I’m very thankful for the improvements to things like JSON and FolderItem. But those didn’t need to go hand-in-hand with renaming everything. I was on board when the changes were just for things that needed changing. I’m less convinced now.

    Xojo’s disinterest in the professional market is why I’m considering moving on.

  4. I fully agree and couldn’t have written it better.
    So i’d like to add another aspect. Have a look at Feedback Case #51602.
    Date.ShortTime (API 1) won’t get fixed. It’s deprecated. One can use DateTime (API 2) instead.

    Sure we can/will/have-to, but…
    Fact is: we – and a lot of Xojo’s customers will be (or have to be) using/maintaining code containing API 1 for many years to come.
    Is Xojo going to support us or not? It will take months/years to completely rewrite existing large codebase (and it doesn’t make quite sense to do changes of proven and tested code just for the sake of a nicer syntax with different behavior, unless being forced to – but then again: why not just do it in some other development tool…)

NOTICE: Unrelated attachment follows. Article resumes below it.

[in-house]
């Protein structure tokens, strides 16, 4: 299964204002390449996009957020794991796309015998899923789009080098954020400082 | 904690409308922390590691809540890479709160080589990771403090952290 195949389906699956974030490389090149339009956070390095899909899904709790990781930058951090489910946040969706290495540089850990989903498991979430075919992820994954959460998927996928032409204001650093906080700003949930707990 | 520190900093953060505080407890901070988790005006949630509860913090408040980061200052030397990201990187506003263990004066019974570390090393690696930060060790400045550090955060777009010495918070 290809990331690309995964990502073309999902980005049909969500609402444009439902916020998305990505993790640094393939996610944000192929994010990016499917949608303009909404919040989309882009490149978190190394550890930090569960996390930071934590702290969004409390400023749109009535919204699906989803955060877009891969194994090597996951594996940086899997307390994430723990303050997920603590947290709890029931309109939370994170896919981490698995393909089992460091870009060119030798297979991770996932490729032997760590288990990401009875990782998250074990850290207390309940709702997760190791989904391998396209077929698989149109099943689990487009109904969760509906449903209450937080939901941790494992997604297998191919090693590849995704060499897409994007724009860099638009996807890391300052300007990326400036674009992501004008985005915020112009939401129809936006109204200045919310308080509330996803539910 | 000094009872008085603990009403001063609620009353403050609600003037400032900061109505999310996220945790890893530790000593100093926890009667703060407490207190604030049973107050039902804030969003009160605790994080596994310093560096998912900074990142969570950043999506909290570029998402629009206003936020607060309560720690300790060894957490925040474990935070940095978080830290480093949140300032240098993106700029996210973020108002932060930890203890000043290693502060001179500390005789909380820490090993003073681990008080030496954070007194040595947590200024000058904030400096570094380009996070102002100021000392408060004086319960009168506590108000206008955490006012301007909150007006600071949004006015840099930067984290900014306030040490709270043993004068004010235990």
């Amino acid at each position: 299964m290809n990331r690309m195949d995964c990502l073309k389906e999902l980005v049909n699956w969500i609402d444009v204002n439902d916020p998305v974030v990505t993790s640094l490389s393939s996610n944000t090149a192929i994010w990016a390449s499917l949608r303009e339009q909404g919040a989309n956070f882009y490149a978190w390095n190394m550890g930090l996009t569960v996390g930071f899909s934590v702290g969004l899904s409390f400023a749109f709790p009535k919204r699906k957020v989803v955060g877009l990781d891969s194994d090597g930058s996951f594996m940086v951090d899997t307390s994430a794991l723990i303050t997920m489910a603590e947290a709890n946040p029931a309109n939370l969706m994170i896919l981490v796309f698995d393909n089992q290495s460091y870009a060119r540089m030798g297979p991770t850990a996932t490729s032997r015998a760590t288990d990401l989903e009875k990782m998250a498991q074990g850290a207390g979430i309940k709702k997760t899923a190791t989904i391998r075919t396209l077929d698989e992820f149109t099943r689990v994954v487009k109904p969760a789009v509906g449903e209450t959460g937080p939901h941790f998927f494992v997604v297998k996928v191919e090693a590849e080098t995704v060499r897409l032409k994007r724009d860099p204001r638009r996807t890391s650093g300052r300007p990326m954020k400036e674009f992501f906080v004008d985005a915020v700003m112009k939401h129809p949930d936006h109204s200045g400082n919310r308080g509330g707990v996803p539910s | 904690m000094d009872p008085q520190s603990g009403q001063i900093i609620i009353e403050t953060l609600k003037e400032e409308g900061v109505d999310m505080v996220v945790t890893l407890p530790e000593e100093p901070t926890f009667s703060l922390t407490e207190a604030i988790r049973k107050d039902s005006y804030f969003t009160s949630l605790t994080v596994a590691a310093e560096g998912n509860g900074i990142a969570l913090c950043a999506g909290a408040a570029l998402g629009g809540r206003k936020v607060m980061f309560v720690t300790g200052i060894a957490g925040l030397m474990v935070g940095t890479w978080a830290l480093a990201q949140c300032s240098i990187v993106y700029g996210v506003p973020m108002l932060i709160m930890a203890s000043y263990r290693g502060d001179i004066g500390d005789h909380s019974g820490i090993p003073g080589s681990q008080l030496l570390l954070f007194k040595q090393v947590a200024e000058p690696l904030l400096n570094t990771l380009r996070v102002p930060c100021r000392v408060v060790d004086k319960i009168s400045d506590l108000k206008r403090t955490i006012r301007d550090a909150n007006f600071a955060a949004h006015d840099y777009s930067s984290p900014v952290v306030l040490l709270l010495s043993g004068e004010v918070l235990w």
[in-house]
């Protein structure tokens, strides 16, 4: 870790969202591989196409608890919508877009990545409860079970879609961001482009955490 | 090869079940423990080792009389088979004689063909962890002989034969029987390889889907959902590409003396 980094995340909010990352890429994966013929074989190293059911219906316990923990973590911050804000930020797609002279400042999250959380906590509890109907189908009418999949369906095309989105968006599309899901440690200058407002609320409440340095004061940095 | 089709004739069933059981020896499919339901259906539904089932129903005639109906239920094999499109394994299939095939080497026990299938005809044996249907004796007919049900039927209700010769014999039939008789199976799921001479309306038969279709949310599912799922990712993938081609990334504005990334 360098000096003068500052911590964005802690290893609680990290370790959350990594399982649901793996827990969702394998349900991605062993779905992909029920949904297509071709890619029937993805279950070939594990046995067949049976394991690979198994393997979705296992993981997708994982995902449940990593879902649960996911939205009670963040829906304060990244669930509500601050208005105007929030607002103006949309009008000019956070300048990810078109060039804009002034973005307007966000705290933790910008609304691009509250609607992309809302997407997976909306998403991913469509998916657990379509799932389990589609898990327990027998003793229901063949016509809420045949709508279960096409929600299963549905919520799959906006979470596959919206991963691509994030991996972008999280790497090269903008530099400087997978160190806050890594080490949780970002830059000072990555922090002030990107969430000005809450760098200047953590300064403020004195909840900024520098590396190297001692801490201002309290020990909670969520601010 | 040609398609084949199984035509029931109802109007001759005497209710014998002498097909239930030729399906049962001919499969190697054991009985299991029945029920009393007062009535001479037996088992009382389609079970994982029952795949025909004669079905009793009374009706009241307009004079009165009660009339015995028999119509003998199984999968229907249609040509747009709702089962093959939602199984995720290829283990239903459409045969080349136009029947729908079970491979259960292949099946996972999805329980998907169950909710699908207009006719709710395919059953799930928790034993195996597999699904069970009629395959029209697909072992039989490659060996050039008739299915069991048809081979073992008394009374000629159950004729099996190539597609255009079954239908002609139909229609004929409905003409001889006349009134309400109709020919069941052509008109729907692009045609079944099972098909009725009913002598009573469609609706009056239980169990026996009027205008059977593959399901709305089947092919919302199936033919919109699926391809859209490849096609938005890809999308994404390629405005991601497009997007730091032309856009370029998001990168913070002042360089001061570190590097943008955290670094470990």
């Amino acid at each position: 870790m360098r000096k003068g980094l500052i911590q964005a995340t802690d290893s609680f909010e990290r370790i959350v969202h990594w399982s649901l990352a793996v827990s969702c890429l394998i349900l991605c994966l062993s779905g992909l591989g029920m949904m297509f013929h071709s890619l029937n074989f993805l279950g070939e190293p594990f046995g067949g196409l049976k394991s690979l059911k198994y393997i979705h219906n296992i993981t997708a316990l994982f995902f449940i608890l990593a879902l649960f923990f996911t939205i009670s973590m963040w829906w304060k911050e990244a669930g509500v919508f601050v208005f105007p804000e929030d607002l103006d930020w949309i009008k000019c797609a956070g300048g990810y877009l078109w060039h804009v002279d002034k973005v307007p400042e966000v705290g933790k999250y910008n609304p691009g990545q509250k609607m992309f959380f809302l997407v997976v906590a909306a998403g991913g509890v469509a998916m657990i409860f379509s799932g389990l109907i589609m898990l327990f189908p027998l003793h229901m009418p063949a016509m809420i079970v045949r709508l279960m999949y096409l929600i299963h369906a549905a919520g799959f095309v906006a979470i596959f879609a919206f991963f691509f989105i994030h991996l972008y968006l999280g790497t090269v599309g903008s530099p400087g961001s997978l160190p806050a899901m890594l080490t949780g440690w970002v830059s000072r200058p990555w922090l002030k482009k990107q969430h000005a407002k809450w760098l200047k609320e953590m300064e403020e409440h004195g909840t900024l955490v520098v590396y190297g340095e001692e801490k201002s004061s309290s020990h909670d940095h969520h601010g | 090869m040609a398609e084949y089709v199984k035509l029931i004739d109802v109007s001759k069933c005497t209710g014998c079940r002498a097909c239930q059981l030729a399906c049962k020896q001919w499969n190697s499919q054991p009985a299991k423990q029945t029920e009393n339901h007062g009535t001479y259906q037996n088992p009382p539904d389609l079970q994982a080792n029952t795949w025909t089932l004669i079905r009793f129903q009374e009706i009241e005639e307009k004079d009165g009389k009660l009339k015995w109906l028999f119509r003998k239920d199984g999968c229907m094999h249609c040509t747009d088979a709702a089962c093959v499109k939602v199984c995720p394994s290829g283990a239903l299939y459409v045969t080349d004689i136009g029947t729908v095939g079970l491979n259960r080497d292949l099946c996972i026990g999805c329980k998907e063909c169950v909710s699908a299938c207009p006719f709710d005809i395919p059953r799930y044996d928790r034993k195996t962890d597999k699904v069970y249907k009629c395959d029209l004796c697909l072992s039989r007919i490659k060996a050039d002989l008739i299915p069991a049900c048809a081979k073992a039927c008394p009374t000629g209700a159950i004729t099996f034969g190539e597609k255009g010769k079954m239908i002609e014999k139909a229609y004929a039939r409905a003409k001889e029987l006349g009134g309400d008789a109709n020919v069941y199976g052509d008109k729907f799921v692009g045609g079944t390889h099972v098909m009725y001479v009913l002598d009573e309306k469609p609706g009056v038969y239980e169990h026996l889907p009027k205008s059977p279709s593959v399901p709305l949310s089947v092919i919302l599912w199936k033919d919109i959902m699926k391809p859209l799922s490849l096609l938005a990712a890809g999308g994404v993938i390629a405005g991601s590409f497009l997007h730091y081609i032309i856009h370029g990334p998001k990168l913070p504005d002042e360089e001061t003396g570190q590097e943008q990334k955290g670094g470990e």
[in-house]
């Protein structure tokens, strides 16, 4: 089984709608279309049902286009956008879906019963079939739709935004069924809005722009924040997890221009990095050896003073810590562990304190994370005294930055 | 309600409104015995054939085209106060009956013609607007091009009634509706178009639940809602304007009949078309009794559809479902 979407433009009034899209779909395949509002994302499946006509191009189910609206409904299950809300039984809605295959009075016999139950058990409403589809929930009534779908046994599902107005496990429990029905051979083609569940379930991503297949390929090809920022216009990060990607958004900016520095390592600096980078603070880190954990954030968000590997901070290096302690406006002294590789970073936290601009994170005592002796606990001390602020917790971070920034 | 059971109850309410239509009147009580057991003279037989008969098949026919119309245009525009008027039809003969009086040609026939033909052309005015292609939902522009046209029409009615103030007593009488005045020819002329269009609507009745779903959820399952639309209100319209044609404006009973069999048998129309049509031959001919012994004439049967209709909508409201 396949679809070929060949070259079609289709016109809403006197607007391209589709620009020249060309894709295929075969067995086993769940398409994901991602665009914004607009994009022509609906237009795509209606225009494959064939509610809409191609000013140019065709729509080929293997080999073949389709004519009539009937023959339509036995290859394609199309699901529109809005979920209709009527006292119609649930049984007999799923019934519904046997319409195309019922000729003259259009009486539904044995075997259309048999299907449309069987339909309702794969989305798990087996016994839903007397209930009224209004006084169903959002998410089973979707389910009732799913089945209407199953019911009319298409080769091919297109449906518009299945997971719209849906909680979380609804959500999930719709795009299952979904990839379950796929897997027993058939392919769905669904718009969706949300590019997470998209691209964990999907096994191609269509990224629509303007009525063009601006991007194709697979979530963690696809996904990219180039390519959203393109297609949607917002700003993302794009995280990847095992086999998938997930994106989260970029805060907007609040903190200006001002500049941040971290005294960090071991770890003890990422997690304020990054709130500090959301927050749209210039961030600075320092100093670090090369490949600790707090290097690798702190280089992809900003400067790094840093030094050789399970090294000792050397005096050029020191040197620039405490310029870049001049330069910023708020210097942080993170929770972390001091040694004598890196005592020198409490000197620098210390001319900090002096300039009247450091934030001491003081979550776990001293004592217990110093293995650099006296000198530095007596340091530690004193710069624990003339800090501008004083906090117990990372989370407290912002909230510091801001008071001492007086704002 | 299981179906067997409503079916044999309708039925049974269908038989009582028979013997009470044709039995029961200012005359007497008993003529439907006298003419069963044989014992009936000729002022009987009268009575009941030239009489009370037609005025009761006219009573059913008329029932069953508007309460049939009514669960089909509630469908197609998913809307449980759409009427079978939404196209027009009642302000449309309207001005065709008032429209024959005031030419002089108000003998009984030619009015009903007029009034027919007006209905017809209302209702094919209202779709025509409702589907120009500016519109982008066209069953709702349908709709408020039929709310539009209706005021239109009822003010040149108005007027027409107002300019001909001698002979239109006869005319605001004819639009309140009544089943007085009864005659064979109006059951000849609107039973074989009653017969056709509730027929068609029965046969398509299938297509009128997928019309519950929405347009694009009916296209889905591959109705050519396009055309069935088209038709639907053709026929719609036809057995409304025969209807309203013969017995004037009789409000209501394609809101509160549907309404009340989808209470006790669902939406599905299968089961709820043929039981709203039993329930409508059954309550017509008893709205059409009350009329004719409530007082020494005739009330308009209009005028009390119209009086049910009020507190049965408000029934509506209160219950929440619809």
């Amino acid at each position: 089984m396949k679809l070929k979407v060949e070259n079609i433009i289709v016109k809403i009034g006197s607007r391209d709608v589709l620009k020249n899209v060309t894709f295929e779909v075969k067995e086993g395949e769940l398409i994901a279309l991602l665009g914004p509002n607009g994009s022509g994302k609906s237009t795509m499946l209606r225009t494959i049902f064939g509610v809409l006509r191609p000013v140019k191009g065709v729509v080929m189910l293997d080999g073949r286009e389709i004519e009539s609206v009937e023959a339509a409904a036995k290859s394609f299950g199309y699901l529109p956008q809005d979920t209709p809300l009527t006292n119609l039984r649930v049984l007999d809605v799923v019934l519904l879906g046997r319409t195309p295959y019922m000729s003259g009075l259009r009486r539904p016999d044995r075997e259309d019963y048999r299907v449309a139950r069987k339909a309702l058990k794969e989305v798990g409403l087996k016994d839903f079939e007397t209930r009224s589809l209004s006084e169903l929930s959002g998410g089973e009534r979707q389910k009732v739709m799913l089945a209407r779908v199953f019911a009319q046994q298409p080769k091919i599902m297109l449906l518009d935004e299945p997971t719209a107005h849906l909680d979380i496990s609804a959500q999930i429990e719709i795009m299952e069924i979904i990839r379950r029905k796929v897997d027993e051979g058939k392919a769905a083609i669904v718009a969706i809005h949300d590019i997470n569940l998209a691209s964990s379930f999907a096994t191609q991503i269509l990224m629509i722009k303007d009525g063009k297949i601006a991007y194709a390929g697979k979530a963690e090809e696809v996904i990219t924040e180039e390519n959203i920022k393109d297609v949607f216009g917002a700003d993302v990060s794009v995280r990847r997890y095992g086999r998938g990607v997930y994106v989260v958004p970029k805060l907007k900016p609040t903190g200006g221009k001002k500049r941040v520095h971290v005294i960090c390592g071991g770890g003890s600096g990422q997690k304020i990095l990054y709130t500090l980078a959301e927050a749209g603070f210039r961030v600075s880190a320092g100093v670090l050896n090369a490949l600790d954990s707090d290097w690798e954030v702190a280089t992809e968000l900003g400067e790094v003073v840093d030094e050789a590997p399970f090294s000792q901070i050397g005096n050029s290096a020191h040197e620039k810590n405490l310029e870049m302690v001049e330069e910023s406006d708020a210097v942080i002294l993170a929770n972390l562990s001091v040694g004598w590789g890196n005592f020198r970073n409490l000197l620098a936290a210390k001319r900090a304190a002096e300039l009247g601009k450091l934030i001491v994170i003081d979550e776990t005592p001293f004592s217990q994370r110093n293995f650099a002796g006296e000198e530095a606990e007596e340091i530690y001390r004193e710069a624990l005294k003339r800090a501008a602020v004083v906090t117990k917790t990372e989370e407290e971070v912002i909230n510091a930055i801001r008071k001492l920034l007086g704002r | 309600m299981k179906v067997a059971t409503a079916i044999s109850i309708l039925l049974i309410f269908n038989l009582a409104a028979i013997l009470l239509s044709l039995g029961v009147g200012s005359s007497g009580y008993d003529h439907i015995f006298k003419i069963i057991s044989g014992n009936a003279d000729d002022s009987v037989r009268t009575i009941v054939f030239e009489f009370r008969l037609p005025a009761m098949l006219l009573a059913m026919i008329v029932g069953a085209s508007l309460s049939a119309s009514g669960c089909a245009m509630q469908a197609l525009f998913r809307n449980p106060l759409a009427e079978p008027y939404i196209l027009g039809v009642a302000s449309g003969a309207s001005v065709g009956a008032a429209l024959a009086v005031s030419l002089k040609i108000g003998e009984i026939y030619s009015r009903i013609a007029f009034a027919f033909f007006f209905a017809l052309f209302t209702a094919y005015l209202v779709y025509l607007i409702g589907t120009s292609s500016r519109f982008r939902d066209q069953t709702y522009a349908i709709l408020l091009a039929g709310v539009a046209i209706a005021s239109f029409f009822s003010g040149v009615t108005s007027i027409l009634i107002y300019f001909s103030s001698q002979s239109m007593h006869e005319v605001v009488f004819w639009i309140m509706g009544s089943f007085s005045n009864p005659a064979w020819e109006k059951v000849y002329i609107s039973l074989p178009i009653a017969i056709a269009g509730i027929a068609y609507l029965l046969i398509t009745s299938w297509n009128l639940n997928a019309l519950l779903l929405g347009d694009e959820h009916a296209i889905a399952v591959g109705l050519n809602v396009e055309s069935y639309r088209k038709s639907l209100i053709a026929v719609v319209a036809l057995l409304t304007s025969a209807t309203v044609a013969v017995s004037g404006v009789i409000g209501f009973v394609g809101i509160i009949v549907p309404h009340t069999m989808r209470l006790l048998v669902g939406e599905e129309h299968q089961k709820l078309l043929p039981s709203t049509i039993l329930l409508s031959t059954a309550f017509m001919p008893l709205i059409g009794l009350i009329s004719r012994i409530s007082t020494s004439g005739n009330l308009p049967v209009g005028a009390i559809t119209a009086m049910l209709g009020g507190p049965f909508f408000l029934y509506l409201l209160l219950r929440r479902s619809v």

We already have a workaround in place for Date.ShortTime: if Linux (Bug 49502) or XojoVersion DateTime).
    Look at that again: It’s a workaround. And the list of workarounds get bigger with every new Xojo version. Even the workarounds themselves get more complicated and tricky with that kind of suggestions (fixes only available in different/new classes).
    Our codebase is huge (and shared among various projects) – we can’t just switch from Date -> DateTime. And mixing the two is also not a very good idea.

    Is this what Xojo wants their Customers/Developers to do (all of them need these pile of workarounds, but first have to stumble upon it – more likely: their customers reporting bugs -> resulting in even more bad reputation for the state of Xojo’s Framework)?